The term “affirmative action” was first used by President John F. Kennedy in 1961, giving a name to a new method of battling discrimination, which had continued to exist and spread throughout the country in spite of newly enacted civil rights laws and constitutional guarantees. President Kennedy mandated affirmative action in employment practices, stating that employers must not take into account the origin, color, race or religion of their potential employees. Affirmative action is designed to guarantee that diversity is attained and upheld in universities and places of work. The strategy also helps build open-minded societies for the reason that it exposes the public to diverse beliefs and concepts that may differ from their own.
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Despite its beneficial intentions, affirmative action has not come without its share of dispute and controversy. One example of how affirmative action can call into question even the beliefs of justices of the Supreme Court is the case of a white woman named Barbara Grutter (Grutter v. Bollinger, 2003). When the University of Michigan Law School refused her admission, Grutter filed a suit claiming that she had been denied admission because of her race—an argument that she made based on the University of Michigan Law School’s stated preference of race as the “main factor” in their admission procedures. The Supreme Court ruling in Grutter’s case, in fact, supported the school’s admissions procedures, which advantaged “diminished minorities.” The dissenting justices claimed that the ratio of African American applicants was identical to the ratio of African Americans accepted into the school, making the school’s system a hardly disguised and unlawful quota scheme. Nonetheless, the resolution upheld the use of affirmative action as a practice. This Supreme Court verdict is considered one of the most significant pronouncements on affirmative action to date.
The dispute raised by the case revolved around the fact that Barbara Grutter had applied to the law school with a 3.8 GPA but was not been accepted allegedly because of her race. The real issue behind the case was that the school incorporated a race-based admissions process, and Grutter felt that she was a victim of the University of Michigan Law School’s unfair admissions policies. The oxymoron of affirmative action in the Grutter case is reflected by what critics refer to as the “inverse bias,” meaning reverse unfairness to people like Barbara Grutter—people who feel they have become the minorities and who were not, in reality, minorities before the act. At the same time, the statement made in the previous sentence does not indicate the author’s disagreement with the policy, but it does point toward the criticism of the strategy that is described in the policy itself.
The federal government, on the other hand, has retained a relatively neutral spot. Although the Supreme Court has barred the use of hard quota systems in schools, affirmative action as a policy has been upheld by the federal government and is lawful all over the United States with the exception of California and Texas, where additional acts have been implemented. Still, the argument remains on how the American civilization can accurately learn diversity.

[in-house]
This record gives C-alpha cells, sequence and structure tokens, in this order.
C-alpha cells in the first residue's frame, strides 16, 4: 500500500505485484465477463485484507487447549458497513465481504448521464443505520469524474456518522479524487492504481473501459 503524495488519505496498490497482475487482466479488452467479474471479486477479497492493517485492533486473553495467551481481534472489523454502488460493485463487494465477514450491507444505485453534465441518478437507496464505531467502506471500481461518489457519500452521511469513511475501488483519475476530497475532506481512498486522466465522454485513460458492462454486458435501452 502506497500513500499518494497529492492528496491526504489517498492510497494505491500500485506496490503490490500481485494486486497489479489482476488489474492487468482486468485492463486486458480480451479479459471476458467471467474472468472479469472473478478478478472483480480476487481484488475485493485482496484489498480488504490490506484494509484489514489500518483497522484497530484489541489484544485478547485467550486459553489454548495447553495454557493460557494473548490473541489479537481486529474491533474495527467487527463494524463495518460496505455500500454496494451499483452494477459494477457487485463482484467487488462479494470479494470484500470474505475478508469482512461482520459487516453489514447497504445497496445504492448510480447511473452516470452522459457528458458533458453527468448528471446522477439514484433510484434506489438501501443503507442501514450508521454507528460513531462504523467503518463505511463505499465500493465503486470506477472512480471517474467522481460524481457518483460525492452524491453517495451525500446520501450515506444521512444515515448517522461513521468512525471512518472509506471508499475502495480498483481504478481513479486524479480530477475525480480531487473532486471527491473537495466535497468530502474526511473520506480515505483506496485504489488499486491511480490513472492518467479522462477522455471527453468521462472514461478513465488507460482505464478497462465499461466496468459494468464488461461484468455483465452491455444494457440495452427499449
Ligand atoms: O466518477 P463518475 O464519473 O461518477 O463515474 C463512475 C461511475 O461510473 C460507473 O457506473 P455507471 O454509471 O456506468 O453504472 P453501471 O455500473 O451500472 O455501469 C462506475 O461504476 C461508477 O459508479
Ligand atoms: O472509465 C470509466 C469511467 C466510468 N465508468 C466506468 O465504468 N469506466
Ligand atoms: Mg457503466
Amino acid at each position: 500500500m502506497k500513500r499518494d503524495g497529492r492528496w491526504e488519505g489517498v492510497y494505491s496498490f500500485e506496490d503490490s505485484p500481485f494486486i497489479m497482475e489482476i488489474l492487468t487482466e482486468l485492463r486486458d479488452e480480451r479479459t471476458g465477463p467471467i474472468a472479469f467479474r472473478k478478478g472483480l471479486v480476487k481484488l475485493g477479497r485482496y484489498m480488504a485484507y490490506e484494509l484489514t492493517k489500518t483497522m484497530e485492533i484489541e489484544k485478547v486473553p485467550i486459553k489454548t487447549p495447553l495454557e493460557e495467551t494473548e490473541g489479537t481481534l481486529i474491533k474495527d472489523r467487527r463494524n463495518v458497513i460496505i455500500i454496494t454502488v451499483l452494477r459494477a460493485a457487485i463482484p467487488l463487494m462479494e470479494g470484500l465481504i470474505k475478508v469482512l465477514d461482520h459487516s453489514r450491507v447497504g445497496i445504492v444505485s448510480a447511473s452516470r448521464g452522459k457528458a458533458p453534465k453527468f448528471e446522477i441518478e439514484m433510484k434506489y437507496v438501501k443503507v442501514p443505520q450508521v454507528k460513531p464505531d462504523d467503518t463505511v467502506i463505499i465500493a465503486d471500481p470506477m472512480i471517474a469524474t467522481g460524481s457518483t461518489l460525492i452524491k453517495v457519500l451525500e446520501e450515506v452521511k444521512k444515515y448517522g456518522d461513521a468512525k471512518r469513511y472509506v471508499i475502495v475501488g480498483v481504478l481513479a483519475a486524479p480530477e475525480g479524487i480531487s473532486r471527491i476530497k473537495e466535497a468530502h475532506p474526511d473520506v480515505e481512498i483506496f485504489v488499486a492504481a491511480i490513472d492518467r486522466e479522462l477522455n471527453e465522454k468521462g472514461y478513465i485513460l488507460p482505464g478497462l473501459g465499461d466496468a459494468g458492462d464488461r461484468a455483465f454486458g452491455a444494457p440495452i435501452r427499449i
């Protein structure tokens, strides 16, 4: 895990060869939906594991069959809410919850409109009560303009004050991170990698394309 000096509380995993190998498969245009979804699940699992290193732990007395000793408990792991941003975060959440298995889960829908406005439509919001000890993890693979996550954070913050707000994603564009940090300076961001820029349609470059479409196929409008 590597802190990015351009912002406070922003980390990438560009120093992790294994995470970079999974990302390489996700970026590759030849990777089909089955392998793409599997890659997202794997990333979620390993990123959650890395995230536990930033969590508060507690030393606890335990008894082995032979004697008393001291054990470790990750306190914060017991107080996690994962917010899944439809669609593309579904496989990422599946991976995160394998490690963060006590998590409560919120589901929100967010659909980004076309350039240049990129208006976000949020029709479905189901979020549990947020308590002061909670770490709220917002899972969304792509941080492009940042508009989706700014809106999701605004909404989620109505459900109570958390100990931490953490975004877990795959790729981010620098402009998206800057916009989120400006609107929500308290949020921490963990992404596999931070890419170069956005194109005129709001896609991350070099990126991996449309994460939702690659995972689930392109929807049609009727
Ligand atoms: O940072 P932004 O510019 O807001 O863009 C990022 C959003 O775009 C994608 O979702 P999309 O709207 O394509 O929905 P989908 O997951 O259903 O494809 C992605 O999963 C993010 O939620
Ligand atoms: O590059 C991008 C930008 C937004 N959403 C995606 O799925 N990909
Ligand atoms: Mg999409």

The negative and enduring influence of the Grutter verdict, concrete and representational, is that the supporters of racial discrimination are opposed to a colossal amount of evidence (Cahn, 2010). The good thing about it is that regardless of the conflict between the supporters and the opponents of the so-called inverse bias strategy, this policy gradually equalizes the degree of petulance among the civilians of the United States.
In regards to the question of how successful affirmative action has been in correcting societal inequalities connected to the Grutter case, the answer is always going to be “scarcely.” It is not downright true due to the fact that the inequalities affect the perception of who are the citizens of the United States. It is accurate for the reason that the jury decision was repeatedly tangled because of the jury’s irresistible desire to show complaisance to Grutter who seemed to be victimized by the act of discrimination.
Hopefully, the policy will eliminate lots of court verdicts that are subjective, unreliable or present uncovered inclination, shown in the case study. The court was not practically expected to reach the end of moving ahead or profiting the well-being of Grutter, who has been underprivileged by prejudiced perception (Duppert & Sankaran, 2014).
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In conclusion, it is worth noting that the policy of affirmative action is perceived differently in different states, and the Grutter case has led to various discussions and opinions even to this day. Affirmative action will continue to be a pressing issue in the United States in the years to come as supporters and opponents debate the meaning of equality and fairness. In the end, the Grutter v. Bollinger case is a strong example and confirmation of the original purpose of affirmative action: to incorporate diversity in institutions of higher education and places of work, which beyond doubt will help construct a more progressive and tolerant culture, motivating the public to adopt a mixture of philosophies and unbiased ideas.
Cahn, Steven M. (2010). The Affirmative Action Debate. (2nd ed.).: Routledge.
Dupper, Ockert & Sankaran, Kamala. (2014). Affirmative Action: A view from the Global South. (4th ed.).: African Sun Media.
Grutter v. Bollinger, 539 U.S. 306 (2003)